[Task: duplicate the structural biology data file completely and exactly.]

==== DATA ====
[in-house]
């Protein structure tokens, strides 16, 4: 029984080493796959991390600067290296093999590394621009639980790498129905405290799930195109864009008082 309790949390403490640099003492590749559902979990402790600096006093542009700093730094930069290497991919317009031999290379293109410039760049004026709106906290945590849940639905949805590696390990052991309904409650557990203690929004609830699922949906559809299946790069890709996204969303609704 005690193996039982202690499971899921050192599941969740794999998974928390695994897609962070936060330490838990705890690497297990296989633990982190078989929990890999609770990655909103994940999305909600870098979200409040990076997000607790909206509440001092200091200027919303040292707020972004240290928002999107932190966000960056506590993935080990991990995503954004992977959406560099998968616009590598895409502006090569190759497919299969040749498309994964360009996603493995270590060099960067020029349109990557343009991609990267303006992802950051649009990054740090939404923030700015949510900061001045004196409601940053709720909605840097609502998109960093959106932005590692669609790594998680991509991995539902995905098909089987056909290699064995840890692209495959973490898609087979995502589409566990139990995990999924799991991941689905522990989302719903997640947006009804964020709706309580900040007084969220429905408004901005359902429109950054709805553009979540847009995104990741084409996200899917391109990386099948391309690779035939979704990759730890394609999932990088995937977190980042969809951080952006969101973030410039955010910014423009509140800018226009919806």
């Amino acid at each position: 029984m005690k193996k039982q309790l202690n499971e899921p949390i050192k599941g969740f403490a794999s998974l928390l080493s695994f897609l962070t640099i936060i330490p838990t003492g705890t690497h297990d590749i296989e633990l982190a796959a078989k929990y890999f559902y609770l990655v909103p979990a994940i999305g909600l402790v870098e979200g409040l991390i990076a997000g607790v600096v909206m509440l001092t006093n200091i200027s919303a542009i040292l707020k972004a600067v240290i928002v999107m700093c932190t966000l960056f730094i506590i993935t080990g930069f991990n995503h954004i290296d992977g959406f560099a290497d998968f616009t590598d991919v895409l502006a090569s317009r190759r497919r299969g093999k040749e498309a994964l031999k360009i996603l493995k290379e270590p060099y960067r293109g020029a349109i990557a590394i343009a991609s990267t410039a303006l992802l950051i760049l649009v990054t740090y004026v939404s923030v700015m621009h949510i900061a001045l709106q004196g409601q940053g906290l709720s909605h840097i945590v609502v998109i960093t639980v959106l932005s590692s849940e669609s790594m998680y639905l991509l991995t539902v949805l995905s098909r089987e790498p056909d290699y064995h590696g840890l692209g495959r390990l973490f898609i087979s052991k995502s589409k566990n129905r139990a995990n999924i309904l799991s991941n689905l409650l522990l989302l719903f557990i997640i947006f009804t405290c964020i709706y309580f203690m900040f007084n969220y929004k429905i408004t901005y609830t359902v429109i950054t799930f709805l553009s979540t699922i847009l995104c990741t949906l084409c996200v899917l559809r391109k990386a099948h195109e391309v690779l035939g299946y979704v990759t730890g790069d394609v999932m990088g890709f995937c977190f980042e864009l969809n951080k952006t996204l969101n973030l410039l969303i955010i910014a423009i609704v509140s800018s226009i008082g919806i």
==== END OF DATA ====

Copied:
[in-house]
């Protein structure tokens, strides 16, 4: 029984080493796959991390600067290296093999590394621009639980790498129905405290799930195109864009008082 309790949390403490640099003492590749559902979990402790600096006093542009700093730094930069290497991919317009031999290379293109410039760049004026709106906290945590849940639905949805590696390990052991309904409650557990203690929004609830699922949906559809299946790069890709996204969303609704 005690193996039982202690499971899921050192599941969740794999998974928390695994897609962070936060330490838990705890690497297990296989633990982190078989929990890999609770990655909103994940999305909600870098979200409040990076997000607790909206509440001092200091200027919303040292707020972004240290928002999107932190966000960056506590993935080990991990995503954004992977959406560099998968616009590598895409502006090569190759497919299969040749498309994964360009996603493995270590060099960067020029349109990557343009991609990267303006992802950051649009990054740090939404923030700015949510900061001045004196409601940053709720909605840097609502998109960093959106932005590692669609790594998680991509991995539902995905098909089987056909290699064995840890692209495959973490898609087979995502589409566990139990995990999924799991991941689905522990989302719903997640947006009804964020709706309580900040007084969220429905408004901005359902429109950054709805553009979540847009995104990741084409996200899917391109990386099948391309690779035939979704990759730890394609999932990088995937977190980042969809951080952006969101973030410039955010910014423009509140800018226009919806």
């Amino acid at each position: 029984m005690k193996k039982q309790l202690n499971e899921p949390i050192k599941g969740f403490a794999s998974l928390l080493s695994f897609l962070t640099i936060i330490p838990t003492g705890t690497h297990d590749i296989e633990l982190a796959a078989k929990y890999f559902y609770l990655v909103p979990a994940i999305g909600l402790v870098e979200g409040l991390i990076a997000g607790v600096v909206m509440l001092t006093n200091i200027s919303a542009i040292l707020k972004a600067v240290i928002v999107m700093c932190t966000l960056f730094i506590i993935t080990g930069f991990n995503h954004i290296d992977g959406f560099a290497d998968f616009t590598d991919v895409l502006a090569s317009r190759r497919r299969g093999k040749e498309a994964l031999k360009i996603l493995k290379e270590p060099y960067r293109g020029a349109i990557a590394i343009a991609s990267t410039a303006l992802l950051i760049l649009v990054t740090y004026v939404s923030v700015m621009h949510i900061a001045l709106q004196g409601q940053g906290l709720s909605h840097i945590v609502v998109i960093t639980v959106l932005s590692s849940e669609s790594m998680y639905l991509l991995t539902v949805l995905s098909r089987e790498p056909d290699y064995h590696g840890l692209g495959r390990l973490f898609i087979s052991k995502s589409k566990n129905r139990a995990n999924i309904l799991s991941n689905l409650l522990l989302l719903f557990i997640i947006f009804t405290c964020i709706y309580f203690m900040f007084n969220y929004k429905i408004t901005y609830t359902v429109i950054t799930f709805l553009s979540t699922i847009l995104c990741t949906l084409c996200v899917l559809r391109k990386a099948h195109e391309v690779l035939g299946y979704v990759t730890g790069d394609v999932m990088g890709f995937c977190f980042e864009l969809n951080k952006t996204l969101n973030l410039l969303i955010i910014a423009i609704v509140s800018s226009i008082g919806i």